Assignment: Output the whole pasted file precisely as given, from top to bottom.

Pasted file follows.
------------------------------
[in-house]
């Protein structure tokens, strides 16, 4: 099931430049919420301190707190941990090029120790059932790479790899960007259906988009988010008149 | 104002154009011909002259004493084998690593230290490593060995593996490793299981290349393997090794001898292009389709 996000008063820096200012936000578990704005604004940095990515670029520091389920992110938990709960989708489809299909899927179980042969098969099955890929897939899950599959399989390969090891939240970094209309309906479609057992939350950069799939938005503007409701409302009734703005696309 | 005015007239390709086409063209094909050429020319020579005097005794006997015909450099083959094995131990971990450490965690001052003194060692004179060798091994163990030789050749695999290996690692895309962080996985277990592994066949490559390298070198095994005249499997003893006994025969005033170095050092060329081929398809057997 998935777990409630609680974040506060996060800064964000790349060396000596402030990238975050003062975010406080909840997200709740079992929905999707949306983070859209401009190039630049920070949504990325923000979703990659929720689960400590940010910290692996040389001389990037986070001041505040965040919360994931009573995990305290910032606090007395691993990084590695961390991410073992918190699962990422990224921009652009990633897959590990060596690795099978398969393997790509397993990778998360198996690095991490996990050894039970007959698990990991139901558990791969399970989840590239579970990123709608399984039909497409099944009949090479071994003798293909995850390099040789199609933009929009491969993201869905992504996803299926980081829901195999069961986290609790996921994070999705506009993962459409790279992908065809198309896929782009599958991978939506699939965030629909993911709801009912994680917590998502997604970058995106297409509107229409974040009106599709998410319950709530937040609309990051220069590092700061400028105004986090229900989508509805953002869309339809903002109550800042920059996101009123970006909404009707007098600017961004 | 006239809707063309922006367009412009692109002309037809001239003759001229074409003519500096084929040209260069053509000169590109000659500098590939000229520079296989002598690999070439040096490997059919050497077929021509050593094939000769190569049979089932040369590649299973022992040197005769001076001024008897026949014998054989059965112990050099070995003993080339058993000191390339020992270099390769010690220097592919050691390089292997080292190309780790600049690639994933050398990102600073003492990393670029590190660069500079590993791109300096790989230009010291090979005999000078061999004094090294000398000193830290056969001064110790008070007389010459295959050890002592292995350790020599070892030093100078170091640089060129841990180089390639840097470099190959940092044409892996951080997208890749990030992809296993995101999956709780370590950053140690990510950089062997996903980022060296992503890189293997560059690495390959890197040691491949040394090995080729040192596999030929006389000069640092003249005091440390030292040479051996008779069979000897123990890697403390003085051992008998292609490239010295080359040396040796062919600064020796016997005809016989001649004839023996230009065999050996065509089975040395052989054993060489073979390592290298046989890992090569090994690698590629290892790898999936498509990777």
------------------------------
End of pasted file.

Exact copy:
[in-house]
């Protein structure tokens, strides 16, 4: 099931430049919420301190707190941990090029120790059932790479790899960007259906988009988010008149 | 104002154009011909002259004493084998690593230290490593060995593996490793299981290349393997090794001898292009389709 996000008063820096200012936000578990704005604004940095990515670029520091389920992110938990709960989708489809299909899927179980042969098969099955890929897939899950599959399989390969090891939240970094209309309906479609057992939350950069799939938005503007409701409302009734703005696309 | 005015007239390709086409063209094909050429020319020579005097005794006997015909450099083959094995131990971990450490965690001052003194060692004179060798091994163990030789050749695999290996690692895309962080996985277990592994066949490559390298070198095994005249499997003893006994025969005033170095050092060329081929398809057997 998935777990409630609680974040506060996060800064964000790349060396000596402030990238975050003062975010406080909840997200709740079992929905999707949306983070859209401009190039630049920070949504990325923000979703990659929720689960400590940010910290692996040389001389990037986070001041505040965040919360994931009573995990305290910032606090007395691993990084590695961390991410073992918190699962990422990224921009652009990633897959590990060596690795099978398969393997790509397993990778998360198996690095991490996990050894039970007959698990990991139901558990791969399970989840590239579970990123709608399984039909497409099944009949090479071994003798293909995850390099040789199609933009929009491969993201869905992504996803299926980081829901195999069961986290609790996921994070999705506009993962459409790279992908065809198309896929782009599958991978939506699939965030629909993911709801009912994680917590998502997604970058995106297409509107229409974040009106599709998410319950709530937040609309990051220069590092700061400028105004986090229900989508509805953002869309339809903002109550800042920059996101009123970006909404009707007098600017961004 | 006239809707063309922006367009412009692109002309037809001239003759001229074409003519500096084929040209260069053509000169590109000659500098590939000229520079296989002598690999070439040096490997059919050497077929021509050593094939000769190569049979089932040369590649299973022992040197005769001076001024008897026949014998054989059965112990050099070995003993080339058993000191390339020992270099390769010690220097592919050691390089292997080292190309780790600049690639994933050398990102600073003492990393670029590190660069500079590993791109300096790989230009010291090979005999000078061999004094090294000398000193830290056969001064110790008070007389010459295959050890002592292995350790020599070892030093100078170091640089060129841990180089390639840097470099190959940092044409892996951080997208890749990030992809296993995101999956709780370590950053140690990510950089062997996903980022060296992503890189293997560059690495390959890197040691491949040394090995080729040192596999030929006389000069640092003249005091440390030292040479051996008779069979000897123990890697403390003085051992008998292609490239010295080359040396040796062919600064020796016997005809016989001649004839023996230009065999050996065509089975040395052989054993060489073979390592290298046989890992090569090994690698590629290892790898999936498509990777």